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It seems that they are interchangeable but I am having a hard time differentiating between the two.

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Here is a brief explanation of the difference between latent and dormant in James Fernald, English Synonyms and Antonyms (1914):

That which is latent (from L. lateo, lie hidden) is hidden from ordinary observation (compare HIDE); as, latent powers; a latent motive; a disease is said to be latent between the time of its contraction and its manifestation. Dormant (from L. dormio, sleep) applies to the winter condition of hibernating animals, when they seem to sleep, or are even apparently lifeless; we speak of dormant energies (which have acted, and may yet again be aroused); a dormant volcano volcano; ...

Webster's Dictionary of Synonyms (1942) places latent and dormant in a larger group of related words that also includes quiescent, potential,and abeyant:

Latent, dormant, quiescent, potential, abeyant (or in abeyance) agree in meaning not now manifesting its existence. Latent implies concealment and is applied to that which is present without showing itself; dormant usually suggests sleeping and is applied to that which is alive without manifesting activity; as, a latent talent; latent energy; a dormant plant or volcano. "The poet's gift of seeing the latent possibilities in everything he touched" ([John Livingston] Lowes). "Which power can never exercised by the people themselves, but must be be placed in the hands of agents, or lie dormant" (Ch[ief] Just[ice John] Marshall).

Fernald's example of a latent disease is apt because, even though the germs may be proliferating madly inside the infected person's body, there are no symptoms yet—and as a result, the presence of the disease is hidden. A dormant disease, in contrast, is one that a person has had in the past but that has ceased (at least temporarily) to be active—and yet may be reactivated under the right circumstances (as when the body's built-up immunity to it breaks down).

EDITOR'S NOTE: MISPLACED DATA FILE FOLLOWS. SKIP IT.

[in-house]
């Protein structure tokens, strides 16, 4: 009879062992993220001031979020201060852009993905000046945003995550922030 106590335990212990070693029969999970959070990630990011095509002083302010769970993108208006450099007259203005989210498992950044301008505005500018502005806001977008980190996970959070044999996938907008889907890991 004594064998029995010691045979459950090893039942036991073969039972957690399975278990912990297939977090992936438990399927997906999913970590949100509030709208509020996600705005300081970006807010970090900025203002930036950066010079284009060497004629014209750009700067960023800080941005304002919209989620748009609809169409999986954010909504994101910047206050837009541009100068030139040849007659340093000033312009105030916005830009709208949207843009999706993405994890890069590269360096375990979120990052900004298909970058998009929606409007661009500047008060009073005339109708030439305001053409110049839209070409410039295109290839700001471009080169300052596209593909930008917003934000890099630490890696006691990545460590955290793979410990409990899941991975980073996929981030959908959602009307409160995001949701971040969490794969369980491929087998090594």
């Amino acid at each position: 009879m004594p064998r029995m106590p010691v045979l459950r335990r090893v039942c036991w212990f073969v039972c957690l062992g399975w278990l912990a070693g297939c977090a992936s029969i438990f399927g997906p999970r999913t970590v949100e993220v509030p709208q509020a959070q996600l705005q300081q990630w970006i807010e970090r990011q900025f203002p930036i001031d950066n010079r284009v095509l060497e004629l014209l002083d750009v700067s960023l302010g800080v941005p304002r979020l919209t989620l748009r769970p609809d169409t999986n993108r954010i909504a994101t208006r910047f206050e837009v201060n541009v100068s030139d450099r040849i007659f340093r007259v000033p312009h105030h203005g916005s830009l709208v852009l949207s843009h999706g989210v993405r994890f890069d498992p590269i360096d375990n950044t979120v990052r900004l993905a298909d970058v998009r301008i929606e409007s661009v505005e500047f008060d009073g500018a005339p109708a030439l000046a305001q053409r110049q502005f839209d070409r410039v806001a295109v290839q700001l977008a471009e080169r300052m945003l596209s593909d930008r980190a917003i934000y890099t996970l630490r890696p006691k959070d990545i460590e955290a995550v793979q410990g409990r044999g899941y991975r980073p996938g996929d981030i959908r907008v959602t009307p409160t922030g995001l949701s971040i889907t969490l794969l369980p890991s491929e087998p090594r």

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Dormant refers to things not yet active, but with a chance to develop later, so like a bad gene in your body, that is waiting to be triggered by something.

not active or developing now, but possibly active in the future

Latent can be used in the same meaning, but also as something that has been hidden, not just undeveloped.

A feeling or quality that is latent exists now but is hidden or not yet developed.

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    Yes, because ‘dormant’ is derived from the Latin ‘dormire’ = to sleep and ‘latent’ is derived from ‘latere’ = to lie hid. For some reason, ‘dormant’ is misderived from the 4th conjugation Latin verb. Strictly, it ought to be ‘dormient’. But then, derivers do not always follow strict rules.
    – Tuffy
    Jul 2 '19 at 7:19
  • So they can be used interchangeably? Can someone use them in sentences? For example: you couldn’t say “latent volcano” aka “inactive volcano,” because that isn’t the correct usage. I’m still pretty confused.
    – Penny D
    Jul 2 '19 at 13:01
  • @Tuffy: "Dormant" was taken from French, not directly from Latin. In French, present participles are formed with -ant for verbs of all conjugation classes.
    – herisson
    Jul 26 '19 at 1:00
  • @sumelic Oops! Of course you are right. Thanks for reminding me.
    – Tuffy
    Jul 26 '19 at 7:10

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